Letter from Alexander Spotswood to the Board of Trade of Great Britain [Extract]
Spotswood, Alexander, 1676-1740
Volume 02, Pages 336-338
[From the Spotswood Letters. Vol. II. P. 323.]
May ye 26th 1719
To the Lords of Trade:
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Having by my former Letter advised Your Lord'ps that Sundry Effects, piratically taken by one Thatch and his Crew, were siezed and brought hither from No. Carolina, I am now to Inform Yo'r Lord'ps that the same has been condemned by the Courts of Vice Admiralty, And, consisting of Sugar, Cocoa and other perishable Commoditys, have been sold at publick Auction, And because there is like to be some Controversy about the Property of those Goods, I have caused an Acco't to be taken of ye produce in the same Species as the Goods were sold for, which amount to four hundred and forty seven Ounces—penny weight of Spanish, French and Portugal Gold, and at £5 per Ounce is, in the Currency of this Country, £2,238—out of w'ch is to be deducted the Charges of recovering ye s'd Effects out of the hands of the Pyrats, the Transportation from Carolina, the Storage and Expence of the Sale. As to the Right of these Effects, it appearing that the same were taken Piratically by Thach in a French Ship w'ch he met to the Eastward of Bermuda on the 22nd of August last, and bro't in w'th him to No. Carolina where he burnt ye Ship, If the Owners make out their property, the produce must be paid to them according to his Maj'ty's Treatys allowing a usual Salvage to those who rescued them from ye Pyrats. If no Claimer appears and that the same comes to the King, no doubt his Majesty w'll
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think fit to rew'd the Officers of his Ships and others Concerned in so considerable a Service as the destroying that Crew of Pirats. But there is an unexpected pretension set up for these Pyratical Effects by the Gov't of No. Carolina as being taken within the Seas of the Soil of the Lords Proprietors, by Capt. Brand, of his Maj'ty's Ship, the Lyme, and the Officers of the Sloop sent against Thach. What tittle that Gov't has to Support the Claim, they have not thought fit to discover, but when the Goods were under the Tryal of the Court of Vice Admiralty here, a Plea to the Jurisdiction of y't Court was put in by that Government's Attorney here, and after that was overruled, and the Goods appointed to be sold, and the Money Lodged in my hands pursuant to the King's Instructions, Capt. Brand is then Threatened to be sued in England for a Trespass on the Lords Proprietors' Lands and made accountable for all he had taken there out of the possession of the Pirats. This has obliged me to Cause the produce of these Effects to be remitted to England; that if Capt. Brand should be troubled there, and the money recovered by the Proprietors of Carolina, he may have it there to pay rather than suffer in his private Estate till he could have the money remitted from hence; And this I could not, in Justice, deny to a Gent. who had show'd a particular Zeal and Diligence in Exterpating that Nest of Pirats, but, at the same time, if no such recovery shall be had by the Proprietors of Carolina, the money will be secured according to his Maj'ty's Instructions, and w'll always be ready to be Answered to whomsoever it belongs.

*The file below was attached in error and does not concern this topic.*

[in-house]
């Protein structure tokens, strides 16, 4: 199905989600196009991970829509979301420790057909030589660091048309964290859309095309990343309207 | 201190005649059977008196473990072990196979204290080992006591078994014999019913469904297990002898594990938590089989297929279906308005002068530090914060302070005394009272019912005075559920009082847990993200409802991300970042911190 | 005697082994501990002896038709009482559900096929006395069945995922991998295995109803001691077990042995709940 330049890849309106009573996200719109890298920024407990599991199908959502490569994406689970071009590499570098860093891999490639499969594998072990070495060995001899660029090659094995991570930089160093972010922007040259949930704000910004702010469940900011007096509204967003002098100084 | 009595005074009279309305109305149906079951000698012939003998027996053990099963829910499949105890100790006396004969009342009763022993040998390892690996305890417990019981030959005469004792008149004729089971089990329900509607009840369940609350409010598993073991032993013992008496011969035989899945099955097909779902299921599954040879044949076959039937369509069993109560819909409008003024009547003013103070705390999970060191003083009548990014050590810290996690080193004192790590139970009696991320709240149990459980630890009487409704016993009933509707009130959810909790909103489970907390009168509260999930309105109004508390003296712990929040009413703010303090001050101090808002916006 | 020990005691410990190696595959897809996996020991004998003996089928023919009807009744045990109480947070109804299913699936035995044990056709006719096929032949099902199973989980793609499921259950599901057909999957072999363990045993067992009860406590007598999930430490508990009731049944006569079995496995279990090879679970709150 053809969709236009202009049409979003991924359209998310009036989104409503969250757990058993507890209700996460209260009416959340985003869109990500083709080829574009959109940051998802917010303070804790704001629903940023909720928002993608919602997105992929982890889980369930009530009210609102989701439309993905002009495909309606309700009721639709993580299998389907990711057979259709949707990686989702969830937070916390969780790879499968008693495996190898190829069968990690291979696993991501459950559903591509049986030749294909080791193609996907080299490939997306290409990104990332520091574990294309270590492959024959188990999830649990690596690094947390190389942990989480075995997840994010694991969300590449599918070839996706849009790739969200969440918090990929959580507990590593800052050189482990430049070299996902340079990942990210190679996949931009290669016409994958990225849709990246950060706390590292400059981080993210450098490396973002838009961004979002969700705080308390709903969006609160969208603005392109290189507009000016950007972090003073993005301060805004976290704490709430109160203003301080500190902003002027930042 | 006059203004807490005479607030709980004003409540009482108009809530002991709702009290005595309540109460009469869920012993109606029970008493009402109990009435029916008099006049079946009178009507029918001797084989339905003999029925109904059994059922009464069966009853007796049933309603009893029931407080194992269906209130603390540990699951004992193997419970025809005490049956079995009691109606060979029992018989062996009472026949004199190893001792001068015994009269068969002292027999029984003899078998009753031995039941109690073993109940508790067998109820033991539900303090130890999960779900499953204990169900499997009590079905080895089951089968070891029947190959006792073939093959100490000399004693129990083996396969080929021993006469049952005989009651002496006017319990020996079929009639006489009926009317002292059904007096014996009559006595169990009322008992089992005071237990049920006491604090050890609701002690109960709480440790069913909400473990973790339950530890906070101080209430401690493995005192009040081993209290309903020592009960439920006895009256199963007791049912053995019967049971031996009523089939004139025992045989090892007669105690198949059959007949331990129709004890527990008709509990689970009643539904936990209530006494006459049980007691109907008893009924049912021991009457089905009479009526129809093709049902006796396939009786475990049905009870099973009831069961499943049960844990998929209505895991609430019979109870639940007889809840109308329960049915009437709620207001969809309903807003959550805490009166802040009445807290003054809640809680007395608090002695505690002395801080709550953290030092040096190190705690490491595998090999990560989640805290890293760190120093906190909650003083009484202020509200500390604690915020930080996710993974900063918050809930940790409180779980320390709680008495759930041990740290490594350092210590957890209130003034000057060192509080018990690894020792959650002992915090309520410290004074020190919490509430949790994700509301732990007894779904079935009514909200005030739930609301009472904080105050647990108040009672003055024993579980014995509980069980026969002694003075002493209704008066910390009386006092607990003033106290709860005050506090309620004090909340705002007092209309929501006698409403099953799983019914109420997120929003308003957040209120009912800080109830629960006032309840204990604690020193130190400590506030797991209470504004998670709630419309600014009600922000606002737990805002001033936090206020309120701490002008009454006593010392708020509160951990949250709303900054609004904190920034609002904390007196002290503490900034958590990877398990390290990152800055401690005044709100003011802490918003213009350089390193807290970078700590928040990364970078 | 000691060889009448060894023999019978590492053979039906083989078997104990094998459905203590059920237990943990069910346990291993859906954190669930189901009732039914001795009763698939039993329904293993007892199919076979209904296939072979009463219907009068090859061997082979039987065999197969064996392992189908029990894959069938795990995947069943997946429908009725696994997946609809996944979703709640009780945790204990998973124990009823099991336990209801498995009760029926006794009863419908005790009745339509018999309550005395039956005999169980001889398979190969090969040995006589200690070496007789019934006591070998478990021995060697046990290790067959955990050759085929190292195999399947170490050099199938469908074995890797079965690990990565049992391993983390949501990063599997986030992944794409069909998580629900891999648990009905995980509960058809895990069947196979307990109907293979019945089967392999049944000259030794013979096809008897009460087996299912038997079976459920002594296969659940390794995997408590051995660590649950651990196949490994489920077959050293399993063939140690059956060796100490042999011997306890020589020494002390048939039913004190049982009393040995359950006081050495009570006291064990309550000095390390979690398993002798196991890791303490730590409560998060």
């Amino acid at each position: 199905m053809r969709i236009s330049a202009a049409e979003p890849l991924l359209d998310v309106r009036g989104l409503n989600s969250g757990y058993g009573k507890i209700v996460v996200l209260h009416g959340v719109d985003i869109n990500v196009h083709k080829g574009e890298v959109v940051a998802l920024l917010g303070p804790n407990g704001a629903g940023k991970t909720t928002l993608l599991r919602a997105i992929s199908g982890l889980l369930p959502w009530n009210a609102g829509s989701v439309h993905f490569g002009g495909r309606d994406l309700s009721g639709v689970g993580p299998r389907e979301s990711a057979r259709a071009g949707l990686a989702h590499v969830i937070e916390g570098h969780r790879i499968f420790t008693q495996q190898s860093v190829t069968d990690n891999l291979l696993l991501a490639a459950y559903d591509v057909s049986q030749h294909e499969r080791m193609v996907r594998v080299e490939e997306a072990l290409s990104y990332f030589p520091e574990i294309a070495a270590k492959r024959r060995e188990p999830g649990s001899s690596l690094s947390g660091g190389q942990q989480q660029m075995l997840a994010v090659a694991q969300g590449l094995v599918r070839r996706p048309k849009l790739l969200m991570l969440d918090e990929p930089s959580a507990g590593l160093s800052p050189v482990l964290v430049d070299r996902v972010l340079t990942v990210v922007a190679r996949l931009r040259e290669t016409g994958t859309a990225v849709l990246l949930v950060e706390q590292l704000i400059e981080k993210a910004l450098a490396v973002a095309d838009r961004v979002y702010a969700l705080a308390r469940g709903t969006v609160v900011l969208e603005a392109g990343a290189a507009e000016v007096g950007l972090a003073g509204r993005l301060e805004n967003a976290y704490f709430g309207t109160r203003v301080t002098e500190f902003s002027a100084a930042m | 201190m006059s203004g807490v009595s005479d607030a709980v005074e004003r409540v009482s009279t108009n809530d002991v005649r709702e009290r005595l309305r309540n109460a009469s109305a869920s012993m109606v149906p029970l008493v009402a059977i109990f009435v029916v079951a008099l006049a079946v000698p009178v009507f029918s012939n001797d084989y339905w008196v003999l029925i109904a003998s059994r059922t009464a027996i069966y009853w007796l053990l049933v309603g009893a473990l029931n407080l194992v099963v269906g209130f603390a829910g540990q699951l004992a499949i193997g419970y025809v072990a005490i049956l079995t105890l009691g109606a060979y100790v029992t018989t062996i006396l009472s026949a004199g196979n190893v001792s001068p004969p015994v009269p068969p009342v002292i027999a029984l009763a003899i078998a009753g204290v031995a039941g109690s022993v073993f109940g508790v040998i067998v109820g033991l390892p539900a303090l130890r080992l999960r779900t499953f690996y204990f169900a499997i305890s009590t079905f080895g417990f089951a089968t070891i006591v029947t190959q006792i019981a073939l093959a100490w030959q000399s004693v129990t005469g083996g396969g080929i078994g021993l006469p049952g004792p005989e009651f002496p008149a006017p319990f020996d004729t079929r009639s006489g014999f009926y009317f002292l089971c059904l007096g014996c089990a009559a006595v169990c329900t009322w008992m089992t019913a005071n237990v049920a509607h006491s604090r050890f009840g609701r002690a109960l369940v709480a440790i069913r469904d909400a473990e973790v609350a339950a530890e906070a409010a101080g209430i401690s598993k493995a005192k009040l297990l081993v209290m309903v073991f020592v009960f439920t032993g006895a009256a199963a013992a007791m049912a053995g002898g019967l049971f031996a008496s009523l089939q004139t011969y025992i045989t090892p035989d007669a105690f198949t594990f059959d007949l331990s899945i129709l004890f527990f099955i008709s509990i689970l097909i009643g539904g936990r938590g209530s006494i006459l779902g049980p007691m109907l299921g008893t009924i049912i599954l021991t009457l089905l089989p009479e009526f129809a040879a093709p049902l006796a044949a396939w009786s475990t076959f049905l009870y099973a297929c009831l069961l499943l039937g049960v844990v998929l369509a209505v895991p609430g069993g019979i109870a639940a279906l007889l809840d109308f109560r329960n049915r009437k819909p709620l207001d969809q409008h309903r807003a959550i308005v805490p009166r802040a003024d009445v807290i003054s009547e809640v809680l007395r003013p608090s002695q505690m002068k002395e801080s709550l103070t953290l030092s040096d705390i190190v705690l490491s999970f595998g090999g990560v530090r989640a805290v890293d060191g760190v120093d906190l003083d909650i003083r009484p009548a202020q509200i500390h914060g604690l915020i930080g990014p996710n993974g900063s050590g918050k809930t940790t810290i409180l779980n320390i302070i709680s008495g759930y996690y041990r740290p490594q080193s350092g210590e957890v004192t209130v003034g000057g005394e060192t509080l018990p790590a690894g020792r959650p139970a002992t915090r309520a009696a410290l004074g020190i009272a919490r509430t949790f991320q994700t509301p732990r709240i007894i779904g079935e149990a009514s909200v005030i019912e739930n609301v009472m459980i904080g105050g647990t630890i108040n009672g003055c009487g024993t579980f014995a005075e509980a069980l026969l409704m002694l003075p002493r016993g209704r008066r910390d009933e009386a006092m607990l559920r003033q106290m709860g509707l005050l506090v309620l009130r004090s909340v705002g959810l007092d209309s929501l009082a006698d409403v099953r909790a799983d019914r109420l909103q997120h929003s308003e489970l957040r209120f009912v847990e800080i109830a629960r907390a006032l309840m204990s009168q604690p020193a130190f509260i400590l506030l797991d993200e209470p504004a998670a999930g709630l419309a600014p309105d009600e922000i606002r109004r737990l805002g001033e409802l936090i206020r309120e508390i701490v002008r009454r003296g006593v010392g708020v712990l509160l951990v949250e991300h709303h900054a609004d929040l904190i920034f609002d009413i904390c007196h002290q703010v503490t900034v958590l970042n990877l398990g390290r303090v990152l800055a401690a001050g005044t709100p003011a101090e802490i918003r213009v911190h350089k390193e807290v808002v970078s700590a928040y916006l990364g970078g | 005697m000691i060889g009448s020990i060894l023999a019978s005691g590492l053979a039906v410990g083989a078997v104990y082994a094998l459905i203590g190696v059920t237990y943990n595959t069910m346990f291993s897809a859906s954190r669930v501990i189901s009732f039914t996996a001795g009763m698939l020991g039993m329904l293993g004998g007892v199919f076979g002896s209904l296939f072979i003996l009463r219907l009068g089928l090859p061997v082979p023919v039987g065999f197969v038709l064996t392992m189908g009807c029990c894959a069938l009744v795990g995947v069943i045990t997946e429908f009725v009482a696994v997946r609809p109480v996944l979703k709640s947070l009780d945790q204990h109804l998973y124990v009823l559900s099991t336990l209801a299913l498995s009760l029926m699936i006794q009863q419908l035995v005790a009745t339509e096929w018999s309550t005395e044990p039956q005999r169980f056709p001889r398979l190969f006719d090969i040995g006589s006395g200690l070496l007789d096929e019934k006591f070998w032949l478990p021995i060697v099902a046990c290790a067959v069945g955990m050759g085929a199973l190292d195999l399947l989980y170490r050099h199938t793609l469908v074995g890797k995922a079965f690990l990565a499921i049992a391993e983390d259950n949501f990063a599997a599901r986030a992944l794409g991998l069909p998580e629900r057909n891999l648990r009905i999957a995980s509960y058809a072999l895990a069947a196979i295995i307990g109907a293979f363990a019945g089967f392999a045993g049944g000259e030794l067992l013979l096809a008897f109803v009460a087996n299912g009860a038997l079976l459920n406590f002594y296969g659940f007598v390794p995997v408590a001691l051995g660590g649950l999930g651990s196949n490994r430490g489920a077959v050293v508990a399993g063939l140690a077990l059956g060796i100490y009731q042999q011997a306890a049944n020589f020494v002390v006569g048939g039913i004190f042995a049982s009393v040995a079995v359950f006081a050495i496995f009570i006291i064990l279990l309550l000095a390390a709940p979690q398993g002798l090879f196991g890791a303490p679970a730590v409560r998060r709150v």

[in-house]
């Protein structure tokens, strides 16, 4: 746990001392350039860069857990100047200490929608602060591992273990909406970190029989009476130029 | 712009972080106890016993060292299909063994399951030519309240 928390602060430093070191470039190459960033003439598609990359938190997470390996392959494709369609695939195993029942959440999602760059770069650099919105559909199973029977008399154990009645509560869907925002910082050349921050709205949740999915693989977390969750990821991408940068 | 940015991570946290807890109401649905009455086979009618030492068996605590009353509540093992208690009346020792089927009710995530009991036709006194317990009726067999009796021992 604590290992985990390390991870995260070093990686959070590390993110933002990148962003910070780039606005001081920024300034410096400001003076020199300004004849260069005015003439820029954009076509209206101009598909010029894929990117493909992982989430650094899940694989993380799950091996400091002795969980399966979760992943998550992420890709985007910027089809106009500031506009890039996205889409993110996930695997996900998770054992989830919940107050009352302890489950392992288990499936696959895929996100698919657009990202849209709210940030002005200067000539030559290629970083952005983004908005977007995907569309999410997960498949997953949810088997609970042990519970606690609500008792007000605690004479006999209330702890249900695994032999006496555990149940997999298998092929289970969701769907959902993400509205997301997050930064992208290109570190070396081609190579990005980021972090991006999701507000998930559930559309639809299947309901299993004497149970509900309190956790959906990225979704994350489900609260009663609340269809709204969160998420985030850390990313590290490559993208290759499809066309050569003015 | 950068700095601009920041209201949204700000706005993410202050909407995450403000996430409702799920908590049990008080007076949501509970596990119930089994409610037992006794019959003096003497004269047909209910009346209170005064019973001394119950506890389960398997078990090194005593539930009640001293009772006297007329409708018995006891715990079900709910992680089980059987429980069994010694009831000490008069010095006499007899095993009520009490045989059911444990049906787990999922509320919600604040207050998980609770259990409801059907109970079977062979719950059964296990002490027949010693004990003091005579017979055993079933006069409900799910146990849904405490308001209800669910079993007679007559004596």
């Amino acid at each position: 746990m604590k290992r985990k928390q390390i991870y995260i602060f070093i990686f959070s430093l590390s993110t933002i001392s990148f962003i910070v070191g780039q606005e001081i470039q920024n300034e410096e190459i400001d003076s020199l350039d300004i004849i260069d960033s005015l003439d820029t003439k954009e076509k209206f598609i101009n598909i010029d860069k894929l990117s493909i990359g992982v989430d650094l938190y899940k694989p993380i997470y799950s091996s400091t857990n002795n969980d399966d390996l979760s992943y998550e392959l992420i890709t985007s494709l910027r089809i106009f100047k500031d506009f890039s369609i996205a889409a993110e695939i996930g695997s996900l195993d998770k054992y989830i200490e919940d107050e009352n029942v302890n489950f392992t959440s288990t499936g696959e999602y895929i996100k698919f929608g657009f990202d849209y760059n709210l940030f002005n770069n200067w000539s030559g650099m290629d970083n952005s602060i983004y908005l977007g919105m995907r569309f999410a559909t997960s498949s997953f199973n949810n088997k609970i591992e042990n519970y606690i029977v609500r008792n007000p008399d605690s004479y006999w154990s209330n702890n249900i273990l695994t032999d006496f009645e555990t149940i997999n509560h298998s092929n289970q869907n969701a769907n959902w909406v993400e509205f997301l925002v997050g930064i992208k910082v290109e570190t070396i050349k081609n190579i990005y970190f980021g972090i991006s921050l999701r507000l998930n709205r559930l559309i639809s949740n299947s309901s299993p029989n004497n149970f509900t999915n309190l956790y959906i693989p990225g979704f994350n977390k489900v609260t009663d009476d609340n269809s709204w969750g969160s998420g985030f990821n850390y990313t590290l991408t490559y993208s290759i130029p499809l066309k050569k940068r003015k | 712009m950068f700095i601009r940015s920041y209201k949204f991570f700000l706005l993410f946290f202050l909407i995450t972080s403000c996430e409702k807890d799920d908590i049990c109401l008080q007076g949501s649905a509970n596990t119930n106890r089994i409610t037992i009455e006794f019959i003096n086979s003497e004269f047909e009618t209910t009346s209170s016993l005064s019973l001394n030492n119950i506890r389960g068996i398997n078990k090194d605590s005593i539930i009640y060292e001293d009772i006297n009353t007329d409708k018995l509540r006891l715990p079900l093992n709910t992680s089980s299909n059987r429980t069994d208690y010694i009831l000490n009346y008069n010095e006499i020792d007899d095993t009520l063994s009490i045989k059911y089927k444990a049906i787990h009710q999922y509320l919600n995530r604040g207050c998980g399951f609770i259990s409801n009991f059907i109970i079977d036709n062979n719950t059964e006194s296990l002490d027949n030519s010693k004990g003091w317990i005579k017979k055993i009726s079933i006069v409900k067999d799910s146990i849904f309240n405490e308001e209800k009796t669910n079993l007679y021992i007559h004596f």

It is surprizing that the Government of No. Carolina should now Claim the property in these Piratical Effects, when it fully appeared that they submitted Thach and his Crew to make Oath that the Ship and Goods were found by him as a Wreck at Sea; that they suffered the said Goods to remain in the possession of that piratical Crew for divers months, untill Thach was destroyed, And then the Goods were delivered to Capt. Brand, (out of the Store-houses where Thatch had Lodged them,) by the Gov'r of No. Carolina's Orders, but this Conduct of theirs w'll be easily unriddled when it appears that some in Chief Stations there have had too much Correspondence w'th those Pirates, particularly one who held the office of Secretary Chief Justice, one of the Council, and Collector of the Customs, appears to have been privy to one Piracy of Thach's committed in that very Province, and can hardly be supposed ignorant of the Piratical taking of the French Ship, when he received and Concealed a considerable part of her Cargo; and if he did believe her to be a Wreck, as Thach pretended, he must know that Thach had no Right to give, nor he to receive other Men's Goods, w'ch ought to
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have been secured as the Law directs. Since the Sale of these Goods, Mr. Grymes, the Dep'y Auditor, has Claimed a Right to Audit the Acco'ts and to have 5 per C't. for his Trouble. I told him he might, when he pleases, have the inspection of the Accompts, y't nothing might be Charged therein but what was fit and usual, but that the property was not yet determined, it would be but ill Management if the Owners had the money, to allow him a Salary for examining the Acco'ts of their proper Estates, and if the Proprietors of Carolina should recover it, I doubted whether they would allow him that proffit, but if it came to the King, his Maj'ty might give him what he thought fit for his trouble; but being uncertain of receiving any profite, he has troubled himself no farther. Having now laid before Yo'r Lo'ps all that I judge of Consequence in the publick Transactions of the Gov'rnm't, I have only to add that the Colony continues in Peace on its Frontiers and flourishing in its Trade, and except among a few MaleContents, impatient to see the Effect of Disturbances they have been fomenting, I believe none of his Majesty's Dominions enjoy a more perfect Tranquility.
My Lords, &c.